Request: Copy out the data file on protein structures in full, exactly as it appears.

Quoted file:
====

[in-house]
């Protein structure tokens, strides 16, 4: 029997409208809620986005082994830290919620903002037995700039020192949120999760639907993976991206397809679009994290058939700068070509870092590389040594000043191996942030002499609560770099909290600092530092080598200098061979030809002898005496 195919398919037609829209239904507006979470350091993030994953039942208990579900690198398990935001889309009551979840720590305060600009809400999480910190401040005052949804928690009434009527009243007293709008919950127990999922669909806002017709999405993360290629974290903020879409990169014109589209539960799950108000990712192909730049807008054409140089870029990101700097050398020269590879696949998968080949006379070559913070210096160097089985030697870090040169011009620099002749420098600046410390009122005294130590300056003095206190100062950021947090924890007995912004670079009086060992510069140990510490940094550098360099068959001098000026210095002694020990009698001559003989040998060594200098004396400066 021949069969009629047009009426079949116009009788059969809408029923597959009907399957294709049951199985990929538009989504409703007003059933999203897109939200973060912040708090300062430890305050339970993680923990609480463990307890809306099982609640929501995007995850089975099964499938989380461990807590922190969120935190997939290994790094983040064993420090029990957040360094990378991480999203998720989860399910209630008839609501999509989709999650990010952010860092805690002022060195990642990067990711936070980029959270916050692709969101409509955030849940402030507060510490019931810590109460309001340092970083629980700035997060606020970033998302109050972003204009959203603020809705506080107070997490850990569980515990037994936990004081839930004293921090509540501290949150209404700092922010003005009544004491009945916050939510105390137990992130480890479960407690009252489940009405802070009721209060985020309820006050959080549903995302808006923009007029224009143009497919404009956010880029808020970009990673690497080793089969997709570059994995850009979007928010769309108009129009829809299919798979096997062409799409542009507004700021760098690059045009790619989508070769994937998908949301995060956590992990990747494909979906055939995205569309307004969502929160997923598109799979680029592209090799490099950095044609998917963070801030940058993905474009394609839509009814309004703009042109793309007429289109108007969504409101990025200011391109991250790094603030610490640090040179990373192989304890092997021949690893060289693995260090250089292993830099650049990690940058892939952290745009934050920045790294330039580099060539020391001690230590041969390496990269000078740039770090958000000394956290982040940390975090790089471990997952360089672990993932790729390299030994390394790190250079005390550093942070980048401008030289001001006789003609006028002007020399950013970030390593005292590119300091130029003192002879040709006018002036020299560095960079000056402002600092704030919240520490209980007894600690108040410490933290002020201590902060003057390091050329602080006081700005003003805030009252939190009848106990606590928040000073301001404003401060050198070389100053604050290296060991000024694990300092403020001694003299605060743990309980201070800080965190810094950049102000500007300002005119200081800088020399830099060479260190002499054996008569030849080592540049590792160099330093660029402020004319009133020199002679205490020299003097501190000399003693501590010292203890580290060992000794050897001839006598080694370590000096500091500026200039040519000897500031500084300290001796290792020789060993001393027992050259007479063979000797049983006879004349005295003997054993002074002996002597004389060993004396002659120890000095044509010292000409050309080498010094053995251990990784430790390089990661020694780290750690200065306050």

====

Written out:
[in-house]
């Protein structure tokens, strides 16, 4: 029997409208809620986005082994830290919620903002037995700039020192949120999760639907993976991206397809679009994290058939700068070509870092590389040594000043191996942030002499609560770099909290600092530092080598200098061979030809002898005496 195919398919037609829209239904507006979470350091993030994953039942208990579900690198398990935001889309009551979840720590305060600009809400999480910190401040005052949804928690009434009527009243007293709008919950127990999922669909806002017709999405993360290629974290903020879409990169014109589209539960799950108000990712192909730049807008054409140089870029990101700097050398020269590879696949998968080949006379070559913070210096160097089985030697870090040169011009620099002749420098600046410390009122005294130590300056003095206190100062950021947090924890007995912004670079009086060992510069140990510490940094550098360099068959001098000026210095002694020990009698001559003989040998060594200098004396400066 021949069969009629047009009426079949116009009788059969809408029923597959009907399957294709049951199985990929538009989504409703007003059933999203897109939200973060912040708090300062430890305050339970993680923990609480463990307890809306099982609640929501995007995850089975099964499938989380461990807590922190969120935190997939290994790094983040064993420090029990957040360094990378991480999203998720989860399910209630008839609501999509989709999650990010952010860092805690002022060195990642990067990711936070980029959270916050692709969101409509955030849940402030507060510490019931810590109460309001340092970083629980700035997060606020970033998302109050972003204009959203603020809705506080107070997490850990569980515990037994936990004081839930004293921090509540501290949150209404700092922010003005009544004491009945916050939510105390137990992130480890479960407690009252489940009405802070009721209060985020309820006050959080549903995302808006923009007029224009143009497919404009956010880029808020970009990673690497080793089969997709570059994995850009979007928010769309108009129009829809299919798979096997062409799409542009507004700021760098690059045009790619989508070769994937998908949301995060956590992990990747494909979906055939995205569309307004969502929160997923598109799979680029592209090799490099950095044609998917963070801030940058993905474009394609839509009814309004703009042109793309007429289109108007969504409101990025200011391109991250790094603030610490640090040179990373192989304890092997021949690893060289693995260090250089292993830099650049990690940058892939952290745009934050920045790294330039580099060539020391001690230590041969390496990269000078740039770090958000000394956290982040940390975090790089471990997952360089672990993932790729390299030994390394790190250079005390550093942070980048401008030289001001006789003609006028002007020399950013970030390593005292590119300091130029003192002879040709006018002036020299560095960079000056402002600092704030919240520490209980007894600690108040410490933290002020201590902060003057390091050329602080006081700005003003805030009252939190009848106990606590928040000073301001404003401060050198070389100053604050290296060991000024694990300092403020001694003299605060743990309980201070800080965190810094950049102000500007300002005119200081800088020399830099060479260190002499054996008569030849080592540049590792160099330093660029402020004319009133020199002679205490020299003097501190000399003693501590010292203890580290060992000794050897001839006598080694370590000096500091500026200039040519000897500031500084300290001796290792020789060993001393027992050259007479063979000797049983006879004349005295003997054993002074002996002597004389060993004396002659120890000095044509010292000409050309080498010094053995251990990784430790390089990661020694780290750690200065306050």